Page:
Shwetak Patel and his colleagues at the University of Washington have already figured out how a smartphone can be used to measure blood pressure; to screen for pancreatic cancer; and to check for jaundice in newborns.
Now the innovators are developing smartphone-based technology that could have a huge impact for how concussions are assessed in sports, military, and many other scenarios.
The technology is still in its early phases, but researchers — who just published a scientific paper on their findings — want to release a commercial version within two years.
PupilScreen uses a smartphone’s video camera and flash to check the eye for its pupillary light reflex, which measures pupil size changes and can help objectively determine a concussion. The video is then processed by deep learning algorithms.
The idea is for PupilScreen to allow a football coach, for example, to quickly and accurately assess a head injury on the sidelines and determine whether a player is fit to return based on clinically-relevant metrics. It would be the first smartphone app to have this capability, according to the UW.
The project sparked after Dr. Tony Law and Dr. Lynn McGrath, resident doctors with UW Medicine, reached out to Patel, an endowed professor of computer science and electrical engineering at the UW, the founder of several technology startups, the CTO of the UW’s Global Innovation Exchange, and a certified genius.
They explained how clinicians in hospitals barely use a pupillometer — an expensive device found only in hospitals that measures pupil movement — and instead opt for a pen light that is less accurate but more convenient.
The doctors, also co-authors of the paper, wanted something in the middle — a tool easy and fast to use that provided reliable data. That’s when a UW team of computer scientists, electrical engineers and medical researchers got to work.
PupilScreen originally consisted of a smartphone embedded inside a 3D printed box to control the eye’s exposure to light. It was tested on a small pilot study that combined 48 results from both patients with traumatic brain injury and healthy people. The UW said it was able to “diagnose the brain injuries with almost perfect accuracy using the app’s output alone.”
Alex Mariakakis, a UW computer science doctoral student advised by Patel and a co-author of the published paper, told GeekWire that there is plenty of work to be done. Ultimately the technology won’t require the 3D box and only the smartphone. The team also plans to conduct larger-scale studies with coaches, emergency medical technicians, doctors and others to help refine the user experience and remove the possibility of human error when using the app to make important health-related decisions. Additional studies will also help aggregate more data that can improve the app’s algorithm accuracy through machine learning.
It’s early days, but PupilScreen seems to be on to something.
“There are lots of different reasons why we are excited about doing this kind of thing on a smartphone,” Mariakakis said.
A scientific paper from 2013 endorsed by the American College of Sports Medicine noted that 3.8 million concussions occur in the U.S. per year during “competitive sports and recreational activities,” though only 50 percent “may go reported.”
Some of those unreported injuries could be related to lack of resources on the sidelines, or because trained clinicians aren’t spotting something significant. There are also other ways teams assess concussions today, like the Sport Concussion Assessment Tool.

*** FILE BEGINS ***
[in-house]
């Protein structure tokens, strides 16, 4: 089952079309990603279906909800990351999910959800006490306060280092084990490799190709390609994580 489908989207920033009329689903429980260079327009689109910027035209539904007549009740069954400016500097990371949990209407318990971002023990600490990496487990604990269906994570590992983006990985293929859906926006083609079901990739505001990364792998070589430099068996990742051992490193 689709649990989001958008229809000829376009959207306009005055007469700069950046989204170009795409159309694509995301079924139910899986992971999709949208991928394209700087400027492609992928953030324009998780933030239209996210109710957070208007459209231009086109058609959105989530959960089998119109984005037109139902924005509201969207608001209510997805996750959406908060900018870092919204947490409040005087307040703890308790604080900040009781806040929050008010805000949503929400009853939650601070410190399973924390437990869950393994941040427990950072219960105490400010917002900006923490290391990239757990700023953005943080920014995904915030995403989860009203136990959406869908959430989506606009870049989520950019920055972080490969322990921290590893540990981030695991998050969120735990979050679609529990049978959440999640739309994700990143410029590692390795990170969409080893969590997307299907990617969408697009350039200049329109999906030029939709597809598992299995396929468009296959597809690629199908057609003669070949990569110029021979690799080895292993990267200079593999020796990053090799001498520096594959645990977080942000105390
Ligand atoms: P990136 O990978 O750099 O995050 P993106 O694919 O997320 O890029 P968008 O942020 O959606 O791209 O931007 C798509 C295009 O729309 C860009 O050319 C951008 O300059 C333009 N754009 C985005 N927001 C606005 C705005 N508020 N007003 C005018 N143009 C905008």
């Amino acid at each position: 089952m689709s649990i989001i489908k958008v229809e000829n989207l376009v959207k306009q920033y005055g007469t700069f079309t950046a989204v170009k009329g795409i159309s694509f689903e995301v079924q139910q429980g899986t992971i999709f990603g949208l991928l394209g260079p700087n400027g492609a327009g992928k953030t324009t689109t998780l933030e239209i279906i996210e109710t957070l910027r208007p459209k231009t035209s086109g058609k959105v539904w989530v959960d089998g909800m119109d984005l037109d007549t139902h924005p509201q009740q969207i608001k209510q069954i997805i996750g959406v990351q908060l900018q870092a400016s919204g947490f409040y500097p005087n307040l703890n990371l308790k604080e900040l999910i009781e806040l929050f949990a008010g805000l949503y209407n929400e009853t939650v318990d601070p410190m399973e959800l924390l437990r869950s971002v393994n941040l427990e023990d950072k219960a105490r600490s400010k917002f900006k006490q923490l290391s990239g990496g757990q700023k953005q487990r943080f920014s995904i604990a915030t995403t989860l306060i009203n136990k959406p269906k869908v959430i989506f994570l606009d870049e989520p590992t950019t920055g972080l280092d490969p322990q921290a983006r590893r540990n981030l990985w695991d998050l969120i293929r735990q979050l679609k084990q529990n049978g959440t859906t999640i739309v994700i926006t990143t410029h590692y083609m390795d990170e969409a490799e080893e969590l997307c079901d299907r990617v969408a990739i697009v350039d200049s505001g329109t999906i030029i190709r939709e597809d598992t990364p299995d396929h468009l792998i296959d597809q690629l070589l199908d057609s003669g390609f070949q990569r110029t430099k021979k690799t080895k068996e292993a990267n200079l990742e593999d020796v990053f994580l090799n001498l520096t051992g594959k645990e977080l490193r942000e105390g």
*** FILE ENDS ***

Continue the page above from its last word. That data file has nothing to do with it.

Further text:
But the fact is, many athletes are at greater risk of head or brain injury without knowing it.
“Long story short, the status quo isn’t cutting it and people are missing concussions,” Mariakakis said.
The PupilScreen team is going public with their work in part to make connections that can help make their idea a reality.
“We definitely want to be on par with meeting standards of what clinicians look for,” Mariakakis noted.
An app like PupilScreen could make a big impact for a variety of use cases and particularly with football. The NFL, for example, had to shell out around $1 billion to former players who sued over how the league lied to them about potential head injuries suffered from big hits on the field. It may even be more important for younger players.
“Having an objective measure that a coach or parent or anyone on the sidelines of a game could use to screen for concussion would truly be a game-changer,” Patel said in a statement. “Right now the best screening protocols we have are still subjective, and a player who really wants to get back on the field can find ways to game the system.”
“PupilScreen aims to fill that gap by giving us the first capability to measure an objective biomarker of concussion in the field,” McGrath added in a statement. “After further testing, we think this device will empower everyone from Little League coaches to NFL doctors to emergency department physicians to rapidly detect and triage head injury.”
Other authors include Jacob Baudin, Eric Whitmire, Vardhman Mehta, and Megan A. Bank. The project was funded by the National Science Foundation, the Washington Research Foundation, and Amazon Catalyst.
A startup from Purdue University called brightlamp is working on something similar. It has a patent-pending technology that detects concussions by examining the eyes with a mobile device, though PupilScreen is first to publish data in scientific literature.
This also isn’t the first sports tech idea related to safety to start at the UW. More than three years ago, a small startup called Vicis spun out of the university to manufacture a high-tech football helmet that reduced the impact thought to cause concussions. Now NFL, college, and high school players are wearing a Vicis helmet for the first time during games this fall.